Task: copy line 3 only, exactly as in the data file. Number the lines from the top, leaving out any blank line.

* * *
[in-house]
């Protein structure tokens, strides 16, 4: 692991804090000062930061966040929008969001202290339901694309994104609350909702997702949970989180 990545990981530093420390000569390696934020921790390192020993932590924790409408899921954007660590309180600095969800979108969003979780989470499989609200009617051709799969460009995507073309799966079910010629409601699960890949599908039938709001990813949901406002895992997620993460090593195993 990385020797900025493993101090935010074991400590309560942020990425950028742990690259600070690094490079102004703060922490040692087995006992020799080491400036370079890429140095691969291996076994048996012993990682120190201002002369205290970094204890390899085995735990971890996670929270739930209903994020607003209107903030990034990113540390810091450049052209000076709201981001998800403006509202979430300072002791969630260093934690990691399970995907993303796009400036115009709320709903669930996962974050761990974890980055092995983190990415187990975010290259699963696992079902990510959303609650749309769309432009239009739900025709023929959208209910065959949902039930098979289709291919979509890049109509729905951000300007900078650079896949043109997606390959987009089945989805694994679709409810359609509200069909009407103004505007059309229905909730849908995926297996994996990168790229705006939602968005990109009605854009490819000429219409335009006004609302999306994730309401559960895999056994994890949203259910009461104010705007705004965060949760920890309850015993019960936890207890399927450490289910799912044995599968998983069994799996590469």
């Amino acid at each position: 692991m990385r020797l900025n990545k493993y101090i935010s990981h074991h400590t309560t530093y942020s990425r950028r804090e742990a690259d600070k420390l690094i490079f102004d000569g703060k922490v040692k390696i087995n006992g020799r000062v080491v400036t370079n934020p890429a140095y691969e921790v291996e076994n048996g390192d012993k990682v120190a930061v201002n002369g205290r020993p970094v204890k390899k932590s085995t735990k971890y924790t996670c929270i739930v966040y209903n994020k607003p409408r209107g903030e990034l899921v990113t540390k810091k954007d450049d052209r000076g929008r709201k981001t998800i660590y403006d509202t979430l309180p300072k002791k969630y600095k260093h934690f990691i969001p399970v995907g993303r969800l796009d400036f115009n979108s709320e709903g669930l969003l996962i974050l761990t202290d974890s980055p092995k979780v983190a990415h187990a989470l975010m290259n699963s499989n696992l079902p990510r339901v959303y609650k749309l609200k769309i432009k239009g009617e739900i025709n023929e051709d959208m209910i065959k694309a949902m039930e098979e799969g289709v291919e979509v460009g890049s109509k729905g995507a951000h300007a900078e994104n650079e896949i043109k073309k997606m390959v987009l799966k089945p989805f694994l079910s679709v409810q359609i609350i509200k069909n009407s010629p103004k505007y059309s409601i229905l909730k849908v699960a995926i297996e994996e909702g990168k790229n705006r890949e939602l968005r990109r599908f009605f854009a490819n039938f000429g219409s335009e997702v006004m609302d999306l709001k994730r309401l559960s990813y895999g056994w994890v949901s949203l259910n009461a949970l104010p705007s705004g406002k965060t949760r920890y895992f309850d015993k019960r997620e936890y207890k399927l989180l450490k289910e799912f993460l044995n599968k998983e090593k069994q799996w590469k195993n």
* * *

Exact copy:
């Amino acid at each position: 692991m990385r020797l900025n990545k493993y101090i935010s990981h074991h400590t309560t530093y942020s990425r950028r804090e742990a690259d600070k420390l690094i490079f102004d000569g703060k922490v040692k390696i087995n006992g020799r000062v080491v400036t370079n934020p890429a140095y691969e921790v291996e076994n048996g390192d012993k990682v120190a930061v201002n002369g205290r020993p970094v204890k390899k932590s085995t735990k971890y924790t996670c929270i739930v966040y209903n994020k607003p409408r209107g903030e990034l899921v990113t540390k810091k954007d450049d052209r000076g929008r709201k981001t998800i660590y403006d509202t979430l309180p300072k002791k969630y600095k260093h934690f990691i969001p399970v995907g993303r969800l796009d400036f115009n979108s709320e709903g669930l969003l996962i974050l761990t202290d974890s980055p092995k979780v983190a990415h187990a989470l975010m290259n699963s499989n696992l079902p990510r339901v959303y609650k749309l609200k769309i432009k239009g009617e739900i025709n023929e051709d959208m209910i065959k694309a949902m039930e098979e799969g289709v291919e979509v460009g890049s109509k729905g995507a951000h300007a900078e994104n650079e896949i043109k073309k997606m390959v987009l799966k089945p989805f694994l079910s679709v409810q359609i609350i509200k069909n009407s010629p103004k505007y059309s409601i229905l909730k849908v699960a995926i297996e994996e909702g990168k790229n705006r890949e939602l968005r990109r599908f009605f854009a490819n039938f000429g219409s335009e997702v006004m609302d999306l709001k994730r309401l559960s990813y895999g056994w994890v949901s949203l259910n009461a949970l104010p705007s705004g406002k965060t949760r920890y895992f309850d015993k019960r997620e936890y207890k399927l989180l450490k289910e799912f993460l044995n599968k998983e090593k069994q799996w590469k195993n």